Global fossil fuel subsidies amounted to around $6 trillion in 2020, the International Monetary Fund (IMF) chief said.
The amount was 6.8% of global gross domestic product (GDP), Kristalina Georgieva said at the UN High-Level Dialogue on Energy on Friday.
“The science is clear. Without dramatic reductions in the use of fossil fuels, we will see untold destruction to our environment and continuing damage to people’s health and livelihoods,” she warned.
Georgieva said global carbon emissions would fall by one-third, in line with keeping global warming to 1.5 degrees Celsius, if fossil fuel prices increase to fully reflect environmental and supply costs by 2025.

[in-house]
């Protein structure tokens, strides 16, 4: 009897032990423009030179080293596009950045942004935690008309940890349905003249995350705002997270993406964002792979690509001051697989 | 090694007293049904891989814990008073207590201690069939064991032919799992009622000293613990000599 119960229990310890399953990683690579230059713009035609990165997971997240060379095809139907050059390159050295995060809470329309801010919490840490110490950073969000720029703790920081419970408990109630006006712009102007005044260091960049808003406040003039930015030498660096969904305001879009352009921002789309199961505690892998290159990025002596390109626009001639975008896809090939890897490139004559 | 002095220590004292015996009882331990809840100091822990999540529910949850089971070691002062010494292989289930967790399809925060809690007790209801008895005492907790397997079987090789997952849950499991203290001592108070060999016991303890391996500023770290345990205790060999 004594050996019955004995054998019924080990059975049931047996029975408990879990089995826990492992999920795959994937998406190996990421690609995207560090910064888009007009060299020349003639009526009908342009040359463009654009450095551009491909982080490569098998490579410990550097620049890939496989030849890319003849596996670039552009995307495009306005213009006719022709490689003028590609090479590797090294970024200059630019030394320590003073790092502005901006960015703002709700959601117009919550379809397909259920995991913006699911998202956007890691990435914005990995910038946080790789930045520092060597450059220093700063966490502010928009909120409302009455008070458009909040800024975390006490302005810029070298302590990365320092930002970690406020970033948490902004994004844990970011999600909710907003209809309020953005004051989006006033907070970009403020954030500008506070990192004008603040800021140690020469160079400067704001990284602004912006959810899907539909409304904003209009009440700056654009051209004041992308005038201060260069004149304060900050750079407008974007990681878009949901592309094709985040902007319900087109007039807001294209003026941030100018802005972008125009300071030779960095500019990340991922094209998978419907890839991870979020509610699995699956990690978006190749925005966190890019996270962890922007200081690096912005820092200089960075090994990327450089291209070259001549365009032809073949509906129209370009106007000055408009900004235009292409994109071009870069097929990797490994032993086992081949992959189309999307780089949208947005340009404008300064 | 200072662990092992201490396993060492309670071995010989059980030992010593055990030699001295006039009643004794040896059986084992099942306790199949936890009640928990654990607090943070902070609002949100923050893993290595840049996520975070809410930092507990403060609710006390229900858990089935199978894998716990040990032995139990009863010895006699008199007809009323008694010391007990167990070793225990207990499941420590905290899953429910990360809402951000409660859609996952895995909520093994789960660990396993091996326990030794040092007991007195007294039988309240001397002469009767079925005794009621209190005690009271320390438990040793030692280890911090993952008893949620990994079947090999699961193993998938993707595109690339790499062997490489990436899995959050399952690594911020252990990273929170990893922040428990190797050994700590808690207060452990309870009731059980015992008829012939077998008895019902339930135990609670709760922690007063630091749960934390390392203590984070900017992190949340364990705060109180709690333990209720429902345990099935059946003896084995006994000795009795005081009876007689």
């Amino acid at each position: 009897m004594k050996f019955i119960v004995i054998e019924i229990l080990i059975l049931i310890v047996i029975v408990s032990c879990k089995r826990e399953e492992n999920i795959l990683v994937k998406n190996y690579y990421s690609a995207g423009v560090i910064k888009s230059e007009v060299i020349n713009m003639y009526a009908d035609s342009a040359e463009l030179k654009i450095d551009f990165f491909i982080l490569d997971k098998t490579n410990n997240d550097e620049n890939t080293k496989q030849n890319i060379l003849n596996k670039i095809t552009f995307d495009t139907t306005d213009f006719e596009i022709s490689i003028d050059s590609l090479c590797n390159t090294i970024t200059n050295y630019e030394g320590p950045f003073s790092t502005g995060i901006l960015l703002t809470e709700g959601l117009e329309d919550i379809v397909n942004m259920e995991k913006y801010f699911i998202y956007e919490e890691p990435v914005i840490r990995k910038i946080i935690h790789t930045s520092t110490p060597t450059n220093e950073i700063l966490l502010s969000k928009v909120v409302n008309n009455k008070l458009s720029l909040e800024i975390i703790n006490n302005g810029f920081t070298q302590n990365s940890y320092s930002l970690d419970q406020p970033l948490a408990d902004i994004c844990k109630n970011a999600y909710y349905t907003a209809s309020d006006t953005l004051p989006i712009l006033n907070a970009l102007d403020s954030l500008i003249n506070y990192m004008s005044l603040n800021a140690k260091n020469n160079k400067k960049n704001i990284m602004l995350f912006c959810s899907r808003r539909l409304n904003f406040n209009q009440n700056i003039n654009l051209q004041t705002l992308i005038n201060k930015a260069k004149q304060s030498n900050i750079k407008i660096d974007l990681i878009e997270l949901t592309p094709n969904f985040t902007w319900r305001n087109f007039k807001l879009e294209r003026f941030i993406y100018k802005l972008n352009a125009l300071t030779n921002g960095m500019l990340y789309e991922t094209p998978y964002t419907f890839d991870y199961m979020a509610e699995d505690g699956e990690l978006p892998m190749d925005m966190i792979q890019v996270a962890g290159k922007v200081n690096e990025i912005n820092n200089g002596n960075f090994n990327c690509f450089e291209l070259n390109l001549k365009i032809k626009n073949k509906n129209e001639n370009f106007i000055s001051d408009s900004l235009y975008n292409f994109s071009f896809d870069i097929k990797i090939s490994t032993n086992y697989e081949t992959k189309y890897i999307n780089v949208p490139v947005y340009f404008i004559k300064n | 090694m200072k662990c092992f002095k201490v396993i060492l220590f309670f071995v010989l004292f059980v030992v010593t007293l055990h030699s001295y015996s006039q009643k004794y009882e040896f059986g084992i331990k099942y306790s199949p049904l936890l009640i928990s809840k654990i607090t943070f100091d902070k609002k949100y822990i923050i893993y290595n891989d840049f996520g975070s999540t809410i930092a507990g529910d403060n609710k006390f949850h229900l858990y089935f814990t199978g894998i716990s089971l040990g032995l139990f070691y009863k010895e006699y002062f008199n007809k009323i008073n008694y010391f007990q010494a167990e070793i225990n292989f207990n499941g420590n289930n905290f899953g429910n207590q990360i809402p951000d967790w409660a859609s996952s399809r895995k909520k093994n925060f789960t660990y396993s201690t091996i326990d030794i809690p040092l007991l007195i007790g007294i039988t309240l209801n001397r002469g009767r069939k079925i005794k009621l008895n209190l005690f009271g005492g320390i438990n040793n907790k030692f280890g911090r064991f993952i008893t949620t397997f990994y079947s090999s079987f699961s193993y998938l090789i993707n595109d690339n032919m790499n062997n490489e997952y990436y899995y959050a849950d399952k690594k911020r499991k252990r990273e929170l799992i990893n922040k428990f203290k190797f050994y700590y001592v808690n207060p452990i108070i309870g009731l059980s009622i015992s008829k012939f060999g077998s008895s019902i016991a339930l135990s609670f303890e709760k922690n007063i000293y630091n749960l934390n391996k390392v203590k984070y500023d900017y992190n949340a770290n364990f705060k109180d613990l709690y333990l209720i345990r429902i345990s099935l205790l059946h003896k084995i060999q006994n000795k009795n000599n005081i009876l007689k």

“Getting fossil fuel prices right is key to make these reductions. The right prices must fully reflect both supply costs and environmental costs – especially carbon emissions and local air pollution,” she said.
Georgieva added that if price increase in fossil fuels would reflect environmental and supply costs, which she called “very challenging,” additional revenues would rise by nearly 4% of global GDP, and this could be used to boost green investment and social spending.
She said the IMF has proposed an international carbon price floor among large emitters based on development levels, which would help determine the right price of fuel.